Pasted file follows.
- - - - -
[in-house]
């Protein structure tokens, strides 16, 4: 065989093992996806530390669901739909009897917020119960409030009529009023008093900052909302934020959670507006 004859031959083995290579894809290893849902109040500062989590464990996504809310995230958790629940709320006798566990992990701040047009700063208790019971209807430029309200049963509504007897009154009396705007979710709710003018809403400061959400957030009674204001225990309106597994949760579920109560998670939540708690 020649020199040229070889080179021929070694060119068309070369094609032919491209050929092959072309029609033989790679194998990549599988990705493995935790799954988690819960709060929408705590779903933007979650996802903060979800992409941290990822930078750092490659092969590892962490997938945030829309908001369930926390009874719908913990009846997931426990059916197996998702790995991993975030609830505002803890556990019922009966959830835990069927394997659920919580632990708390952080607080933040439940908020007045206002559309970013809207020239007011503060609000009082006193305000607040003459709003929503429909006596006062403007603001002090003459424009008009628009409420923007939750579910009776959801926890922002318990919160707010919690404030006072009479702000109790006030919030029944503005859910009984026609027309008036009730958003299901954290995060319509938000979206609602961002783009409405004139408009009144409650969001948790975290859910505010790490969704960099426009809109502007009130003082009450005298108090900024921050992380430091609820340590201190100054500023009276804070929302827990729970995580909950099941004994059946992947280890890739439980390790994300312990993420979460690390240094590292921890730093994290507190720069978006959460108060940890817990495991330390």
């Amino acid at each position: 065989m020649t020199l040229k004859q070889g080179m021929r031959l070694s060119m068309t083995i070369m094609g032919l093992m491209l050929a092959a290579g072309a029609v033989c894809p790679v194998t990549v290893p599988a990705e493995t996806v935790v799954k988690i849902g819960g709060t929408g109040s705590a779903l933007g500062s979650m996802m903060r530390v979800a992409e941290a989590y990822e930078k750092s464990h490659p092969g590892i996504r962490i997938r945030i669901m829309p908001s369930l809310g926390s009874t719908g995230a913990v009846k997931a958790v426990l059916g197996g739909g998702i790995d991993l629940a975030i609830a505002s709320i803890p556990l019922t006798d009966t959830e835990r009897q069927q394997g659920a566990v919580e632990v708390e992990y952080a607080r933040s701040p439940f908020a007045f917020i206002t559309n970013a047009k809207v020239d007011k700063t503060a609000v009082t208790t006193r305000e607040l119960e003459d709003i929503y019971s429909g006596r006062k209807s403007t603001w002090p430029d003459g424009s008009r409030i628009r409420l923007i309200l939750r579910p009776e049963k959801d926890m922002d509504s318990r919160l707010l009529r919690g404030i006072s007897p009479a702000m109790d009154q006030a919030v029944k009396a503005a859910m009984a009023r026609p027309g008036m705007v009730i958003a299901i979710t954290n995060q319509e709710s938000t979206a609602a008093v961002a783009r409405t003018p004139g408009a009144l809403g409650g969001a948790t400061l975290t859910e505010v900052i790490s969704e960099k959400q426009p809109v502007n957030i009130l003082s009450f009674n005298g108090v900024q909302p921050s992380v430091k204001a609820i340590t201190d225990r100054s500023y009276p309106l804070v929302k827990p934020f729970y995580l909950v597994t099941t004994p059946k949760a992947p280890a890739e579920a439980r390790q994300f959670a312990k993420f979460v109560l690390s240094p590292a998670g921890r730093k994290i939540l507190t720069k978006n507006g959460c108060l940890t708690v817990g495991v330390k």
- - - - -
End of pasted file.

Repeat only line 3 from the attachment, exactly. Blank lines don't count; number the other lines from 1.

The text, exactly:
């Amino acid at each position: 065989m020649t020199l040229k004859q070889g080179m021929r031959l070694s060119m068309t083995i070369m094609g032919l093992m491209l050929a092959a290579g072309a029609v033989c894809p790679v194998t990549v290893p599988a990705e493995t996806v935790v799954k988690i849902g819960g709060t929408g109040s705590a779903l933007g500062s979650m996802m903060r530390v979800a992409e941290a989590y990822e930078k750092s464990h490659p092969g590892i996504r962490i997938r945030i669901m829309p908001s369930l809310g926390s009874t719908g995230a913990v009846k997931a958790v426990l059916g197996g739909g998702i790995d991993l629940a975030i609830a505002s709320i803890p556990l019922t006798d009966t959830e835990r009897q069927q394997g659920a566990v919580e632990v708390e992990y952080a607080r933040s701040p439940f908020a007045f917020i206002t559309n970013a047009k809207v020239d007011k700063t503060a609000v009082t208790t006193r305000e607040l119960e003459d709003i929503y019971s429909g006596r006062k209807s403007t603001w002090p430029d003459g424009s008009r409030i628009r409420l923007i309200l939750r579910p009776e049963k959801d926890m922002d509504s318990r919160l707010l009529r919690g404030i006072s007897p009479a702000m109790d009154q006030a919030v029944k009396a503005a859910m009984a009023r026609p027309g008036m705007v009730i958003a299901i979710t954290n995060q319509e709710s938000t979206a609602a008093v961002a783009r409405t003018p004139g408009a009144l809403g409650g969001a948790t400061l975290t859910e505010v900052i790490s969704e960099k959400q426009p809109v502007n957030i009130l003082s009450f009674n005298g108090v900024q909302p921050s992380v430091k204001a609820i340590t201190d225990r100054s500023y009276p309106l804070v929302k827990p934020f729970y995580l909950v597994t099941t004994p059946k949760a992947p280890a890739e579920a439980r390790q994300f959670a312990k993420f979460v109560l690390s240094p590292a998670g921890r730093k994290i939540l507190t720069k978006n507006g959460c108060l940890t708690v817990g495991v330390k």